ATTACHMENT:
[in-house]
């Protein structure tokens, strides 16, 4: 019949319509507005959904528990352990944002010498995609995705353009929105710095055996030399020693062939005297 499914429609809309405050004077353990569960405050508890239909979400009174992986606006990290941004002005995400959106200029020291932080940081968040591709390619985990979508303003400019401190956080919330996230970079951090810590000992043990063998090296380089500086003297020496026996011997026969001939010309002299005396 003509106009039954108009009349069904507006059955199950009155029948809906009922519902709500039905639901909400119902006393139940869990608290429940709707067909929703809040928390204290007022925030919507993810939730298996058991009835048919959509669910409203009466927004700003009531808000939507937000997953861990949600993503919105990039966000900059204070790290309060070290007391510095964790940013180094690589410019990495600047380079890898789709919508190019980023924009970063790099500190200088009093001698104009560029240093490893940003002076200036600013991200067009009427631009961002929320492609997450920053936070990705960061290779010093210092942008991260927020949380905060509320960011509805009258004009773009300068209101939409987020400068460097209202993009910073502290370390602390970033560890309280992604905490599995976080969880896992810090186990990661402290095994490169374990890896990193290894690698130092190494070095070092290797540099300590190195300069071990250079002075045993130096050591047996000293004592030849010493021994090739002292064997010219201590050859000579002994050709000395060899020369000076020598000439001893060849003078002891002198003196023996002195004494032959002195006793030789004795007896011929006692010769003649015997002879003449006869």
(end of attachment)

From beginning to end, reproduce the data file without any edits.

[in-house]
């Protein structure tokens, strides 16, 4: 019949319509507005959904528990352990944002010498995609995705353009929105710095055996030399020693062939005297 499914429609809309405050004077353990569960405050508890239909979400009174992986606006990290941004002005995400959106200029020291932080940081968040591709390619985990979508303003400019401190956080919330996230970079951090810590000992043990063998090296380089500086003297020496026996011997026969001939010309002299005396 003509106009039954108009009349069904507006059955199950009155029948809906009922519902709500039905639901909400119902006393139940869990608290429940709707067909929703809040928390204290007022925030919507993810939730298996058991009835048919959509669910409203009466927004700003009531808000939507937000997953861990949600993503919105990039966000900059204070790290309060070290007391510095964790940013180094690589410019990495600047380079890898789709919508190019980023924009970063790099500190200088009093001698104009560029240093490893940003002076200036600013991200067009009427631009961002929320492609997450920053936070990705960061290779010093210092942008991260927020949380905060509320960011509805009258004009773009300068209101939409987020400068460097209202993009910073502290370390602390970033560890309280992604905490599995976080969880896992810090186990990661402290095994490169374990890896990193290894690698130092190494070095070092290797540099300590190195300069071990250079002075045993130096050591047996000293004592030849010493021994090739002292064997010219201590050859000579002994050709000395060899020369000076020598000439001893060849003078002891002198003196023996002195004494032959002195006793030789004795007896011929006692010769003649015997002879003449006869």